Joanna Lahey
Joanna Lahey
7 years ago
Reply to  jessica

Awww, thanks. Actually, I chose not to audition for doing a regular slot when JD suggested it because there’s no way I can commit to writing regular articles when the school year is fully underway. However, if you’re interested in learning more about these issues or actually becoming involved in government or non-profits, we offer a wonderful 2 year masters program in public policy or public administration (technically the degree is “public service”, but those are our tracks). We’re a best value and everybody gets in-state tuition. We also offer pretty generous scholarships for top applicants. And we give folks… Read more »

chris
chris
7 years ago

We vacationed in Canada this summer and met a Canadian couple who by almost all measures held very conservative views BUT they loved their national health care and could not understand why those from the US didn’t want something similar. They were in their early 60s and didn’t seem to have any trouble getting care.

Ramblin' Ma'am
Ramblin' Ma'am
7 years ago
Reply to  chris

This seems to be one big difference between conservatives in the US and in the rest of the world. Conservatives in Europe and Canada may be in favor of reducing other forms of government benefits, but universal healthcare has support across the political spectrum. In other countries, members of all parties seem to recognize that, no matter how careful and responsible one is, sometimes catastrophic illnesses and accidents happen. Staying healthy is not simply a matter of “personal responsibility.”

Linda
Linda
7 years ago

My husband was injured and lost his job and with it, his insurance. We tried to do the COBRA thing and looked into insuring him through my job’s insurance. Also looked into the state plans and private insurance. And the upshot is – he is currently unnsured because we cannot afford $600-700 a month to cover him. He just got a new job that offers insurance after three months. We are crossing our fingers until then.

Sean
Sean
7 years ago

There’s a glaring omission in this post: Employers with less than 20 FTEs are NOT subject to COBRA. Sometimes insurance companies will allow former employees to remain on a plan after they are no longer employed, but only for a limited time (usually three months) and only if the former employee reimburses the employer for the cost of the premium. So COBRA is not really an option for a lot of US citizens.

Joanna Lahey
Joanna Lahey
7 years ago
Reply to  Sean

That’s a very good point and should have been included.

Although these days companies with fewer than 20 employees are unlikely to offer health insurance in the first place.

Small firms are exempt from a *lot* of federal laws, so if you work at a small firm, check with a lawyer before making any drastic changes. In some cases state law will pick up where federal does not, but in many cases it will not.

Courtney
Courtney
7 years ago

I’m trying to figure out what Diablo 3 has to do with health insurance… I can’t wait to get home and play!!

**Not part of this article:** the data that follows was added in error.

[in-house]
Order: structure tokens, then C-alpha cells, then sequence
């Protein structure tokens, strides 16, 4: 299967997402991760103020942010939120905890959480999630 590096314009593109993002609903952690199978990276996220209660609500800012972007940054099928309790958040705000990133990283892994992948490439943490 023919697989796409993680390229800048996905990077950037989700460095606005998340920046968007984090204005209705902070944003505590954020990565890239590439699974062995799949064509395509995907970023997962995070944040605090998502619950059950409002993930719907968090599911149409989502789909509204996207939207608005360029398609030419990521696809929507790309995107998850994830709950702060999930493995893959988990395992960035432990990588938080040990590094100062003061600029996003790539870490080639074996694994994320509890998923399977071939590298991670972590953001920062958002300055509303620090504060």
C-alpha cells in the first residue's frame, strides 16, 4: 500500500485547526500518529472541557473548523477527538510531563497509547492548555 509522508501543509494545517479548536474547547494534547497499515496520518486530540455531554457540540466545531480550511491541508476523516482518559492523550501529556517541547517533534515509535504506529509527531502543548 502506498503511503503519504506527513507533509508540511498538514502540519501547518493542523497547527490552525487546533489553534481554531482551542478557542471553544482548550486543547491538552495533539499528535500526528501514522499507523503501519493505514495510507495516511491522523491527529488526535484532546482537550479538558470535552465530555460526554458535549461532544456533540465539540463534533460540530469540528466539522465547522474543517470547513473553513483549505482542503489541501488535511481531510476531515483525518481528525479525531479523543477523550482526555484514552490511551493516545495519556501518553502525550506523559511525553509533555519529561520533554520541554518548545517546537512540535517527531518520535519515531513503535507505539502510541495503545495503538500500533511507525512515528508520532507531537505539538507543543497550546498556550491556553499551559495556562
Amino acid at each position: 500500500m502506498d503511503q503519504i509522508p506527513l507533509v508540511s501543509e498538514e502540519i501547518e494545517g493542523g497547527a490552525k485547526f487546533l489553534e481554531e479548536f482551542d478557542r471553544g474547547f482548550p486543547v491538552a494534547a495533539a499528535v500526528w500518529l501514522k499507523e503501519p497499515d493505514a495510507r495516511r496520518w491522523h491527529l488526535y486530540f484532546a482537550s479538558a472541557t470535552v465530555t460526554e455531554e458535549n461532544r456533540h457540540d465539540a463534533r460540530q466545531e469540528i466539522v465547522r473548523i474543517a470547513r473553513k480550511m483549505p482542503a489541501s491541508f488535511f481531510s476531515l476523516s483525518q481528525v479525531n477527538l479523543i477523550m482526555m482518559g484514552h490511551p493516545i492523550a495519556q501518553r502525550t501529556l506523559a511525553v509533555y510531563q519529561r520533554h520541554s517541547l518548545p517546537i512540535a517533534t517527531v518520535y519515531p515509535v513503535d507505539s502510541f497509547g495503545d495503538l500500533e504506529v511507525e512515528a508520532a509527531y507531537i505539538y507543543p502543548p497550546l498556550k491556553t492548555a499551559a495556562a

Joanna Lahey
Joanna Lahey
7 years ago
Reply to  Courtney

That was supposed to have the caption, “Not this kind of a guild” and I meant to download a WoW screenshot, but must have gotten Diablo instead! Alternatively I was considering getting a screenshot from The Guild, but I wasn’t sure what the copyright restrictions are on those.

Corinne
Corinne
7 years ago

I am self employed and I pay for my own insurance. I was able to join a group plan available though my alma mater (Boston University). I’m so glad I saw the pamphlet right before graduation!

The premiums have more than doubled in the past 5 years, but I think I’m still getting a pretty good deal. $212/month $3000 deductible (I am under 30).

I don’t know if insurance discounts is something that other university’s offer, but I would encourage people to look into it.

Thad
Thad
7 years ago

Samaritan Ministries is not insurance. It is “medical sharing”, in that the members “bear one another’s burdens”. It also is exempted (along with other medical sharing organizations) as opposed to having only a waiver. The PPACA exempts the groups in the law itself. An option that “wraps around” savings benefits arounds with Samaritan Ministries is The Health Co-Op (http://www.thehealthcoop.com). All of these are very cost effective for those who meet the guidelines, especially in light of PPACA’s impact on religious organizations and their objections to some parts of PPACA that conflict with their religious beliefs (contraception, etc.).

Levi Blackman
Levi Blackman
7 years ago

As a self employed Type 1 Diabetic health insurance has always been a challenge for me. I am going on my wife’s insurance next month but this last year has been tough trying to pay for all my meds and doctor visits. I support the ACA simply because of the preexisting conditions part of the act. Living in Texas most people around here hate it but it gives me a lot of hope that the future will be better!

Adrian
Adrian
7 years ago

Joanna could you clarify the part about married children still qualifying for parent’s insurance? I checked that just a week or so ago and the website I landed on (no clue which one it was) said that they are NOT qualified after marriage. If this is true, it’s GREAT news for our family because our son plans to propose to his girlfriend over the holidays and I was concerned about having both of them lose their parent-provided coverage after marriage. It wouldn’t cause them to not get married, but it would certainly require some adjustments to their budget. Right now… Read more »

shares